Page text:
I think what has gotten you to where you are is incredible heredity for size and strength. If you want to go to the next level you have to improve your training in all respects.

What do you do for triceps?
Tate Press, Jm Press, Skull Crushers,Pushdowns, DB Rollbacks.

kingkong51
12-15-2010, 09:28 AM
well, one thing that might help your bench go up is to stop squatting 1000 freakin pounds every week lol

Rob, your bench is strong with what you are doing now. Its just that you are going heavy all the time. Seems like every week I see a vid of you squatting 1000 pounds or benching over 600 on some exercise. What you are doin works...

I know coming off a big squat day it probably is a sure thing my bench is going to suffer.

kingkong51
12-15-2010, 09:31 AM
Robert, I've read some of your training journal, but not all of it.

It doesn't seem to me that you do enough volume work for your upper back. I think at least 4-5 sets of 10 twice a week, whether rows, chins etc. would help you. Your pressing is obviously very strong, but upper back work is the one thing that appears to be lacking in your training.

I hope that helps!

I have started to kick in more back training into my routine. Pulldowns, bent over rows, seat rows. For shoulders I dont hit alot over of head but I am going to incoporate them back into my training.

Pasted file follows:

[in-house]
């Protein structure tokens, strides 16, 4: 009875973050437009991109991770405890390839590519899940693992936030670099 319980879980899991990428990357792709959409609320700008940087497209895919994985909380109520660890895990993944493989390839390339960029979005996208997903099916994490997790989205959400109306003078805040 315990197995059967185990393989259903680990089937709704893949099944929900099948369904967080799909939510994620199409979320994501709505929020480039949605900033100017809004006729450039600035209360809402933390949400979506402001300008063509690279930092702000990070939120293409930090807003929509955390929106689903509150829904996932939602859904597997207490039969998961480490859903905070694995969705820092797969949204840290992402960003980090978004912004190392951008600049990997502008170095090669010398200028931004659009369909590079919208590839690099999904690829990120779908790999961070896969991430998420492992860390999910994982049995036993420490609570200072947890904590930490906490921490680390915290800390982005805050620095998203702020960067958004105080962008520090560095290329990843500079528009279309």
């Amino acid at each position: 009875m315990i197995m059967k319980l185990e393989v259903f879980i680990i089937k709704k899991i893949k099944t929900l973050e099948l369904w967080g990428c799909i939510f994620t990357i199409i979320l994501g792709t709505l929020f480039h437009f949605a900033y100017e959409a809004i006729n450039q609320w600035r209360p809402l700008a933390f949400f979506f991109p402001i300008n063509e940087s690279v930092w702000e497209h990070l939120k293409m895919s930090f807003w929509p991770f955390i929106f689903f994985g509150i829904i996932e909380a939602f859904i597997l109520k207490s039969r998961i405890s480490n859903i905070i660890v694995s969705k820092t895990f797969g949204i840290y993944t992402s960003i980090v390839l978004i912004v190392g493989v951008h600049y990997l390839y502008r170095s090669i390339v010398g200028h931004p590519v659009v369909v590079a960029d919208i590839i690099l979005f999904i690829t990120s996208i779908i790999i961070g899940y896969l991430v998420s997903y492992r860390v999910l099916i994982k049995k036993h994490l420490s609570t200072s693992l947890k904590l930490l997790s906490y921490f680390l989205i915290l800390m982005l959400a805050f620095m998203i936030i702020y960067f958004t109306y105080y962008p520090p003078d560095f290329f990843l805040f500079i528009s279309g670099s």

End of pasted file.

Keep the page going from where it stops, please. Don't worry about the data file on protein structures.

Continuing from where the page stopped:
Lones Green
12-15-2010, 09:34 AM
I have started to kick in more back training into my routine. Pulldowns, bent over rows, seat rows. For shoulders I dont hit alot over of head but I am going to incoporate them back into my training.

I bet this will help your deadlift as well

BloodandThunder
12-15-2010, 01:23 PM
chris had some ideas about paused work, I did recall seeing a nice pause on your 600 though a while back. I'm sure Vinny or Travis could give you some good ideas since they're pushing bigger weights raw as well.

What do you do about recovery for the upper body? Any extra workouts, rehab work or sled work? I'm sure with the added stress of all the squatting, your body must be a train wreck sometimes.

jmccown
12-15-2010, 02:14 PM
Rob, I consider myself a pretty good bencher. 530x1 and 500x2 currently at 251 bodyweight. For over a year I became stagnant on my bench and could not get past a certain number no matter what I done on my bench variation or tricep work. The one thing that made my bench skyrocket was focusing heavy on my deadlifts and lots of lat work and shoulder work. I have gained 80 pounds on my bench this year and I attribute that to making my upper back, lats and shoulders stronger. I had to make myself do deadlifts every week and did not like it for a long time but now it is my favorite lift and has made me stronger as a result. Like Chris said look at Travis Bell's technique he has textbook form and is very controlled. My coach has taught me to train like I compete because I done the bounce and touch-n-go for a long time. But work on your deadlifts and making your upper back stronger and you'll get stronger in your bench. Guarantee!